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Sidestepper: Supernatural Love
by George Graham
(Real World Records As broadcast on WVIA-FM 3/9/2016)
The world music scene has brought forth a lot of interesting variations over the years, especially since the 1980s, in the wake of Paul Simon’s groundbreaking album Graceland. That recording created a lot of interest in styles from what had been considered Third World countries. Initially, a most of it was authentic sounds from the regions, but it was not long before there were quite a few interesting hybrids happening. We have noted quite a few on this album review series over the years, and this week we have another example of a kind of cross-cultural band who took what turned out to be a roundabout journey to the more authentic, organic sounds. The group is Sidestepper, and their new recording is called Supernatural Love.
Sidestepper had its beginnings in 1992 when English producer and DJ Richard Blair was working as a recording engineer on a project for Peter Gabriel’s Real World Records with Colombian vocalist Totó la Momposina. After the London sessions, Blair then journeyed to Colombia to visit her at home and find out more about the music. He ended up staying three years and working with Colombian artists as a producer. After Blair returned to England, he made the first Sidestepper album Southern Star in 1997, and struck up an association with Colombian singer-songwriter Ivan Benavides. They specialized in electronic dance sounds with Latin American influence. Sidestepper made a series of albums over the years, including an influential album called 3 AM, In Beats We Trust in 2000.
Their last full new studio album that was not a collection of remixes, was in 2006. Now Sidestepper is back, with a new release Supernatural Love, recorded in the band’s own studio in Bogota with a somewhat revised personnel lineup led by Blair. The album represents a kind of full circle for the group. After being known for their “electro-cumbia” sounds, the band has turned to mainly acoustic instruments with all the percussion played by people, rather than electronic dance beats. It often has the sound of authentic folk music, but it’s a definite hybrid of influences and cultures. It’s partly in English, partly in Spanish, with some songs going back and forth, and a mix of percussion that can hint at both South American and African sounds, some some occasionally rustic-sounding flutes that could be from Africa or the Andes, and some Caribbean island influence.
The result is rather intriguing. Blair’s background in dance music comes across in the groove-oriented nature of the music, and some of the tracks tend to focus on a kind of trance-like quality without a lot of musical variation, but hearing it with mostly acoustic instrumentation and percussion played by hand, sets it apart from contemporary dance music. And it’s hardly traditional with the various influences that are thrown into the sonic pot. It comes out as an appealing recording, but some of the pieces seem to run a little long except perhaps if you were on the dance floor.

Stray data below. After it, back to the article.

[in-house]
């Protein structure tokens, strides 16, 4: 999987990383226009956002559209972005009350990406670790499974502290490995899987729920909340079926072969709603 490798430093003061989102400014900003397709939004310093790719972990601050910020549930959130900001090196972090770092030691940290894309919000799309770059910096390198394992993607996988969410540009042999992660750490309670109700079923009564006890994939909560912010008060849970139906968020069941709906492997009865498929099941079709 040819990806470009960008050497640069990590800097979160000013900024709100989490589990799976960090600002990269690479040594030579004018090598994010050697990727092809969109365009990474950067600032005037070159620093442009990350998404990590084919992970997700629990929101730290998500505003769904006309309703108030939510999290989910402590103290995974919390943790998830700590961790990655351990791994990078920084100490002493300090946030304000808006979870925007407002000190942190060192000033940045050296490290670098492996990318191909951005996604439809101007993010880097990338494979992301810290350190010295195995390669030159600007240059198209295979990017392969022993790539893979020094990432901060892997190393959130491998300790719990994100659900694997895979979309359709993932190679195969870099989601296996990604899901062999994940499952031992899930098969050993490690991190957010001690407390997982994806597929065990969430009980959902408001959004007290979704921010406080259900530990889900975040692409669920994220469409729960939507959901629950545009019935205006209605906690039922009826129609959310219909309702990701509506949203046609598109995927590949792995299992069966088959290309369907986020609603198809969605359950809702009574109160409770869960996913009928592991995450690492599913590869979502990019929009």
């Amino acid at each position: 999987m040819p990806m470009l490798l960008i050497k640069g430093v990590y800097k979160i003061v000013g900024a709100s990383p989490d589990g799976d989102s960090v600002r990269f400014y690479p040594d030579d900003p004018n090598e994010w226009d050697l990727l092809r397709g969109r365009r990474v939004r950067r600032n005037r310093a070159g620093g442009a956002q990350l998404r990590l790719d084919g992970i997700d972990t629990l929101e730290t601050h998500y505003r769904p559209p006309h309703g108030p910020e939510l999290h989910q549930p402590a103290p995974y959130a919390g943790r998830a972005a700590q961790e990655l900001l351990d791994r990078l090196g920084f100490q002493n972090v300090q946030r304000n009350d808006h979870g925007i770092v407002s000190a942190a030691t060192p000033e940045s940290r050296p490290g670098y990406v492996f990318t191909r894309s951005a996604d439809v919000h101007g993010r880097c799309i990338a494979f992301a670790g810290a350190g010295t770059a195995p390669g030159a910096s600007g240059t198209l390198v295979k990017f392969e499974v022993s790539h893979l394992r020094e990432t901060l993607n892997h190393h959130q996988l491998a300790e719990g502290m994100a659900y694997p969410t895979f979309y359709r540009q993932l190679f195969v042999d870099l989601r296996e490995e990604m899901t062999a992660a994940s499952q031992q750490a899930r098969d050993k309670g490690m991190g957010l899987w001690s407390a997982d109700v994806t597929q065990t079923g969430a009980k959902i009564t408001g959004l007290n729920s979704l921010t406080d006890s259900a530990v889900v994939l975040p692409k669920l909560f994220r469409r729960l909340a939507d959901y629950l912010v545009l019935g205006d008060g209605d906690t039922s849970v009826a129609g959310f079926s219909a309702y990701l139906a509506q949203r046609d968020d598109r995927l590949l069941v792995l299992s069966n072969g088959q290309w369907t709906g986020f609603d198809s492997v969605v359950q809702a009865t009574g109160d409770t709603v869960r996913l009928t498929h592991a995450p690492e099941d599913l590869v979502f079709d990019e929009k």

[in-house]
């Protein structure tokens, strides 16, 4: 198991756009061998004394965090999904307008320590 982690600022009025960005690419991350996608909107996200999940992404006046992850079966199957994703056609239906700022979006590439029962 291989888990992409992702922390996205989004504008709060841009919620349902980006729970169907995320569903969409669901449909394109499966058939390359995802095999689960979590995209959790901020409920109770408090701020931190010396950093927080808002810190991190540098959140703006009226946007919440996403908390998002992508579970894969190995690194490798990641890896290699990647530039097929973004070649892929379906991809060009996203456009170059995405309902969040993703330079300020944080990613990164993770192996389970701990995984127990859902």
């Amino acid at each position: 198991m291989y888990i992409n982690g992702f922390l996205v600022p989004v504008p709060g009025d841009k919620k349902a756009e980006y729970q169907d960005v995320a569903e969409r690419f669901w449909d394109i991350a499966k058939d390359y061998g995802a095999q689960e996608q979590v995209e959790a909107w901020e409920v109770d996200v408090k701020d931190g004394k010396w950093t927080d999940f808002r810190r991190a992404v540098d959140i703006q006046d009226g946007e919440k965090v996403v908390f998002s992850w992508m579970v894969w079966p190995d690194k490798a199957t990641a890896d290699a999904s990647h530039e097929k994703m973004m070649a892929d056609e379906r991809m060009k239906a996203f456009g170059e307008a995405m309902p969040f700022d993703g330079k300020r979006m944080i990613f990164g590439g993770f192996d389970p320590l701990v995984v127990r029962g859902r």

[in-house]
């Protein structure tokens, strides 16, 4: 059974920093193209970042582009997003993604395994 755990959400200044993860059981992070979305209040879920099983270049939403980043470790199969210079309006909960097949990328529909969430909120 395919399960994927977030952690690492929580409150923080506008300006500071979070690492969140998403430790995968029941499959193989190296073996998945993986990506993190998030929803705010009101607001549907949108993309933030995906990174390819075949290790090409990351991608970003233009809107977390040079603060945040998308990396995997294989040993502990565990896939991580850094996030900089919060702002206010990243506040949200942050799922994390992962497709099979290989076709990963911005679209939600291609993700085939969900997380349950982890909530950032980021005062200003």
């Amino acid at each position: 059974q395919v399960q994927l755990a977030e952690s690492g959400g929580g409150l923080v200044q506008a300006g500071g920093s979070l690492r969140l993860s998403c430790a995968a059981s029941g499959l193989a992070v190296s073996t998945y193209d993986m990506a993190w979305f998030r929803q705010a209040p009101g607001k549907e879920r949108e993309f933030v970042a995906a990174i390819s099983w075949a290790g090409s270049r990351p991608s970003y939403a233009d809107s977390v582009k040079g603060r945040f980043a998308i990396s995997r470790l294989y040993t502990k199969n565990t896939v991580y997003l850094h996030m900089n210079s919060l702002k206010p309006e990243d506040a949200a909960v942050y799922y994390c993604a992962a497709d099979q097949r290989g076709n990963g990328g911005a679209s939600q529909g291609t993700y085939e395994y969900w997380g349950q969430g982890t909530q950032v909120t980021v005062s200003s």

Opening is Fuego Que te Llama, which illustrates the acoustic-world mix, with the African and South American influences coming together in this chant-like piece. <<>>
That leads into one of the pieces in English, On the Line, which brings together Caribbean beats with African soca. It’s a very appealing mix. <<>>
The title track Supernatural Love brings in more Western pop, with a kind of rock guitar riff, vocals seemingly influenced by soul music, and flutes that sound like something from the Andes mountains. <<>>
Come See Us Play is bi-lingual and is also an appealing mix of pop with rustic sounds. <<>>
Another interesting hybrid comes on the track Song for the Sinner which can sound like an cross between a kind of old African American work song with bits of psychedelic-era influence. <<>>
La Flor y la Voz is a piece in two parts. In the first, the it assumes kind chant sound with the percussion and the vocals with some electronic enhancement. <<>>
Part 2 is one place on the album that the electronics are evident, though it’s mainly some echoes on the acoustic instrumentation and the vocals. It’s definitely more about the rhythmic groove than any melody. <<>>
With a gentle African 6/8 beat is one of the most laid-back tracks on the album, Hear the Rain Come. The combination also gives it a kind of trance-like quality. <<>>
The album ends with Supernatural Soul a variation on the title track Supernatural Love with a more soul-influenced arrangement. <<>>
Supernatural Love, the new release by the international, Colombian-British group Sidestepper is the first new all new project from the band in 10 years, and it marks a change from their previous electronics-dominated sound to a much more a organic approach with almost no synthesizers, and most of the the music created with real percussion and other instrumentation and vocals. It gives the band a more authentic sound, though the group’s electronic dance origins are evident in the way the tracks go on in a similar groove, which is more conducive to dancing rather than for foreground listening. Still, there are a lot of interesting sounds and ideas to be heard. It’s an appealing, honest kind of sound.
Our grade for sound quality is about a B-plus. Sometimes things are a little murky in the mix, but overall it’s better than the contemporary average. The dynamic range, how well the recording preserves the differences between loud and soft, is OK for this kind of music, but hardly at audiophile level.
The number of variations within the world music scene seems to be endless these days, opening the door for a lot of interesting cross-cultural fusion projects. Sidestepper’s new album, creates such a blend that is both distinctive and danceable.
(c) Copyright 2016 George D. Graham. All rights reserved.
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